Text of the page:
A low-end GPU is usually more than enough for photo editing, though video editors might want to step up to a midrange model with 6 GB or more of display memory for 4K (or higher) source footage. If you're working with complex 3D models in product design, engineering, or other simulations, you'll generally want to invest in as powerful a GPU as possible, with 8 GB or even 16 GB of onboard memory.
Adding a second graphics card to your workstation won't have much (if any) effect on performance if your application in question doesn't support multi-GPU environments, so it's important to verify your favorite apps first. The U.2 format offers higher capacities than M.2 drives since it provides more real estate for housing memory chips.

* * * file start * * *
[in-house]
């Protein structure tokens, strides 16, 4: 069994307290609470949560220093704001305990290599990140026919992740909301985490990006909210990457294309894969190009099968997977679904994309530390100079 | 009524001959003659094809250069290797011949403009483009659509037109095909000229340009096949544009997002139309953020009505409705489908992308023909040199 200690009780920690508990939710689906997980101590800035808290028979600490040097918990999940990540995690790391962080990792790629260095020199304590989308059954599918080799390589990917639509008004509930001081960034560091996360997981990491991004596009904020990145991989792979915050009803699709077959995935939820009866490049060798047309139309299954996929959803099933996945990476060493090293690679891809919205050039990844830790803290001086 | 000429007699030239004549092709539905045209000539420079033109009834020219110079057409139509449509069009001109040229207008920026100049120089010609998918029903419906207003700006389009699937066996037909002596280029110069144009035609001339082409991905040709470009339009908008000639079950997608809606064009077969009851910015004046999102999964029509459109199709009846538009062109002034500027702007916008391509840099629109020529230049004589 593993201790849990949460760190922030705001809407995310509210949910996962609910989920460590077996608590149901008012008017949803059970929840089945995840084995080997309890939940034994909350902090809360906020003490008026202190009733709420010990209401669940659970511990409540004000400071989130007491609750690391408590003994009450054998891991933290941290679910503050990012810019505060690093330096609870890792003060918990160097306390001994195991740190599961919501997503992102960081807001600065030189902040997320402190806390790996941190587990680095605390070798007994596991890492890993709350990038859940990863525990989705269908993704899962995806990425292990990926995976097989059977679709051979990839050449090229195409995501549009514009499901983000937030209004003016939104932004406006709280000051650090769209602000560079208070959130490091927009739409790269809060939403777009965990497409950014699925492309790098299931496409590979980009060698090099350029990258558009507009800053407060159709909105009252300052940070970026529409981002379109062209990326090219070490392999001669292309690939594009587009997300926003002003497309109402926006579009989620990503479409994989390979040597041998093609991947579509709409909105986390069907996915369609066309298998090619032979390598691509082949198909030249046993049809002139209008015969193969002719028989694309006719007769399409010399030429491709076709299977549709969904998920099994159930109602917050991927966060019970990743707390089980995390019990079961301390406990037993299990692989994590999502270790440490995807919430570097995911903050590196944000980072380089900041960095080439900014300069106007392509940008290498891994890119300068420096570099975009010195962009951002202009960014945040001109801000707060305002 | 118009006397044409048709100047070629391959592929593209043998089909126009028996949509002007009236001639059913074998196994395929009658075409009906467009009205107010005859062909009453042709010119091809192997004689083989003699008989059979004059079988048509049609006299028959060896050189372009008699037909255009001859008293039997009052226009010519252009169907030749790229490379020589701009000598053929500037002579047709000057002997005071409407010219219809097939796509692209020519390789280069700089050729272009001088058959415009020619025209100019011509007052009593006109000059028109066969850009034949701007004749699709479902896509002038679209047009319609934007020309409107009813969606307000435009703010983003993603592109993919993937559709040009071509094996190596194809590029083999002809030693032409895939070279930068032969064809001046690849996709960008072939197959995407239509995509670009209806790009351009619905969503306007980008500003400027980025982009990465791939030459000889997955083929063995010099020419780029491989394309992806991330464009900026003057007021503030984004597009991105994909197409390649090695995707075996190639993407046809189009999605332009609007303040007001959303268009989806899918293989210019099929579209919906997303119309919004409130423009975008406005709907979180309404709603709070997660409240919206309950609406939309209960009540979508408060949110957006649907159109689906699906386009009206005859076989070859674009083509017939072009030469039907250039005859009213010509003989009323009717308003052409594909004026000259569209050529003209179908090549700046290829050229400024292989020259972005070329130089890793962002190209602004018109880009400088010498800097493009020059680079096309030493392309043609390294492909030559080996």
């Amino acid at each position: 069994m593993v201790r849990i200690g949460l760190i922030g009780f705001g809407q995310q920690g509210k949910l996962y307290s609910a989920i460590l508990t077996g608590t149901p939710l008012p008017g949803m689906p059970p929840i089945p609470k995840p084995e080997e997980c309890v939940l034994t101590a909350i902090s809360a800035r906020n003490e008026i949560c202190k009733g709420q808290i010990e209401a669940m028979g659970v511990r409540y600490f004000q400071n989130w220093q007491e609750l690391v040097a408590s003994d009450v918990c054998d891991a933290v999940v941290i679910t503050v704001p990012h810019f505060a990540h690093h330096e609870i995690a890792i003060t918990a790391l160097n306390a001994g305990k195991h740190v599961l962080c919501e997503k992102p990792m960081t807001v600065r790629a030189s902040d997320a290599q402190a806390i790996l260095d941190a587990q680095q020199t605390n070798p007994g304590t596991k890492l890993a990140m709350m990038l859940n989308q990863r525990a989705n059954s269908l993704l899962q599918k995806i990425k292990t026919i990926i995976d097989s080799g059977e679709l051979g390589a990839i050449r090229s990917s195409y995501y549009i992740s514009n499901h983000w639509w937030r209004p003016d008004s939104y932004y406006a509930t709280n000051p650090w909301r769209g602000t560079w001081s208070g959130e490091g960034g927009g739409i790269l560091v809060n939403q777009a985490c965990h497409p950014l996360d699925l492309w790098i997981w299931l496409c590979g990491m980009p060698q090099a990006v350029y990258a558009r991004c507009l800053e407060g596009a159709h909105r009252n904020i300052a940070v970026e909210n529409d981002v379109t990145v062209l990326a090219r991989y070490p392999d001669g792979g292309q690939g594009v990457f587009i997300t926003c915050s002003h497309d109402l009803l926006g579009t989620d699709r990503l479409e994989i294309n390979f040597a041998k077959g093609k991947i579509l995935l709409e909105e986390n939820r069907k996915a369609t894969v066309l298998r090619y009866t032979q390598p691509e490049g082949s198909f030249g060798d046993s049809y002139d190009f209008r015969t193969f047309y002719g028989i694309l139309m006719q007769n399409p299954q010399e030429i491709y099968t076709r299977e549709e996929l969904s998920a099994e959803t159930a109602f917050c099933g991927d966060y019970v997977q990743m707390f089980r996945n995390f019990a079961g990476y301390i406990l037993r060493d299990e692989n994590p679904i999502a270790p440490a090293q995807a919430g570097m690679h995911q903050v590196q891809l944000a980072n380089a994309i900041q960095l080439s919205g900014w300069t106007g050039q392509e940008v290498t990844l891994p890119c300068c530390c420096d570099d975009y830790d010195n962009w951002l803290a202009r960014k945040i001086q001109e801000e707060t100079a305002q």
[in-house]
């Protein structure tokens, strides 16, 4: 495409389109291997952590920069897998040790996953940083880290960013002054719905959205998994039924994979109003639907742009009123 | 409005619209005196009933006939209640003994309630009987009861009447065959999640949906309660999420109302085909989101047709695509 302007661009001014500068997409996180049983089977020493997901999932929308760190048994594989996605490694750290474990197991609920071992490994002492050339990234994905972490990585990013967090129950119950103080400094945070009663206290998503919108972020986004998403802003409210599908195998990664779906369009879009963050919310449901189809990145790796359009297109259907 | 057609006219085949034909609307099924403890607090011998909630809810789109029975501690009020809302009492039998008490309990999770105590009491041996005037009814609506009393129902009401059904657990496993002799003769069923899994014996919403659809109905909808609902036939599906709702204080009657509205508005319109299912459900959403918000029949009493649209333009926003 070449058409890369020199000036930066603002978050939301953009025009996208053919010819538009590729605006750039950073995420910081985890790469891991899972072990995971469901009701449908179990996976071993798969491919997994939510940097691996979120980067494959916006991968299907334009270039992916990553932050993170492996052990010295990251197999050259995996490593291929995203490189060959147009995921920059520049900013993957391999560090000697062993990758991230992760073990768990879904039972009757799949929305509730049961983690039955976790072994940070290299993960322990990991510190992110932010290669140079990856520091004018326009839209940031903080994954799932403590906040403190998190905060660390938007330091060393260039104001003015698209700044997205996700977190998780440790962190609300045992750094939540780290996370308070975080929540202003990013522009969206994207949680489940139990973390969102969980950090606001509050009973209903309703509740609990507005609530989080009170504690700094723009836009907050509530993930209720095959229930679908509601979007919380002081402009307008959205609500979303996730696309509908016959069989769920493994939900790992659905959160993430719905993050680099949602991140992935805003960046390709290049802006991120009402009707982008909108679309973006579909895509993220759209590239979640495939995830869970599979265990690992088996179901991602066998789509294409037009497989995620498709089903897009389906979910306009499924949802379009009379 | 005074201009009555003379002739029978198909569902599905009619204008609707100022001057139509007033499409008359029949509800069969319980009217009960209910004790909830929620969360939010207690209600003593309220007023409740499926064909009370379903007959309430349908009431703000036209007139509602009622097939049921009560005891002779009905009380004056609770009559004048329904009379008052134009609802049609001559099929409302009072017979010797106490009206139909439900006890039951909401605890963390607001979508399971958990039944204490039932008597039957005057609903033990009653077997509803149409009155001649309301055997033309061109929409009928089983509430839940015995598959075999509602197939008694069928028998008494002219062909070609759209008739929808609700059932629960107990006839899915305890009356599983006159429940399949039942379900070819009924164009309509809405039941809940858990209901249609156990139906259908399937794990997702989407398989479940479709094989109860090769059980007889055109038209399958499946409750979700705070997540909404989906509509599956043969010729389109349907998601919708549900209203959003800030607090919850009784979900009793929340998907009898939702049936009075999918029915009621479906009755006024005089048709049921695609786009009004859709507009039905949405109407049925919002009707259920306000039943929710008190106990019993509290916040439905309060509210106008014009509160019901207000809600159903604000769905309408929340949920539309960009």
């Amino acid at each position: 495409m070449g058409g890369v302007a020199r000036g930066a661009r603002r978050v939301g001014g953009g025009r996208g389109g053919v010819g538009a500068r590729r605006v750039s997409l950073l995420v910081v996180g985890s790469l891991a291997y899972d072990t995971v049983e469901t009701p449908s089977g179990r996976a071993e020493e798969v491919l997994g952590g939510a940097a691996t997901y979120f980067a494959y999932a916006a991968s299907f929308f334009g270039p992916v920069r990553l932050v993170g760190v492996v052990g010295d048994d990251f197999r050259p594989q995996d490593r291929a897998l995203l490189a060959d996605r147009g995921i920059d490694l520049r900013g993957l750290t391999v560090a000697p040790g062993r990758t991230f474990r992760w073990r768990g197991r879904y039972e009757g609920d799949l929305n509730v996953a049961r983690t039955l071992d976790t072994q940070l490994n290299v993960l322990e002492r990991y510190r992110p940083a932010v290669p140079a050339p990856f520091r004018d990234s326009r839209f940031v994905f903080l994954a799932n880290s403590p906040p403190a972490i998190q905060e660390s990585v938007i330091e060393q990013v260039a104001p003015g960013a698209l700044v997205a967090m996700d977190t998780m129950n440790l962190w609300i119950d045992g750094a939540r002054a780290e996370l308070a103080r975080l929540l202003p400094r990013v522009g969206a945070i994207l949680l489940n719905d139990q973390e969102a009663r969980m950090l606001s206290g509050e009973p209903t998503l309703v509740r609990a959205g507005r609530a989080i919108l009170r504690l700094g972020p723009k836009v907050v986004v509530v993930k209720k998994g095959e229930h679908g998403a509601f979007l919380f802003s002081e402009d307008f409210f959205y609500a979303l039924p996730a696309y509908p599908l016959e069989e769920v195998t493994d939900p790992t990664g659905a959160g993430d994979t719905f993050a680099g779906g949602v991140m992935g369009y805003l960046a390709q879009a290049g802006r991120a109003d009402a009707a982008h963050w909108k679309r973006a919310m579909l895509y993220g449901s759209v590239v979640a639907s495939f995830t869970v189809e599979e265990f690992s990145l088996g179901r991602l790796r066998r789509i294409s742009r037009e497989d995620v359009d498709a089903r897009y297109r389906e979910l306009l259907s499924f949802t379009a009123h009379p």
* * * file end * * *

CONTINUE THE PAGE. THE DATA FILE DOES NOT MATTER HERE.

The latter stands for Serial Attached SCSI, another kind of storage interface typically found only in high-end workstations and servers. A SAS drive is typically used in data center or enterprise scenarios where maximum uptime and reliability are required.
These take the form of externally accessible 2.5-inch or 3.5-inch bays whose drives can be pulled out of the workstation and swapped while the system is running. For bulk storage where speed and response time isn't critical, 3.5-inch SATA hard drives offer the most gigabytes per dollar.
It's also worth paying the premium for solid-state storage for general purposes if your workflow involves reading and writing large amounts of data, as with 4K and 8K video editing. If being able to detach your storage quickly or take it with you is important, Intel-based workstations typically offer the option for add-in cards with one or more Thunderbolt 3 ports.
It pays to invest in a workstation that's more powerful than your current workload demands, so it will support your workflow in the long term. By contrast, mini desktops and all-in-one designs (with the workstation in the base or back of a monitor) can greatly limit your upgrade options down the line and tend not to be the most cost-effective investments.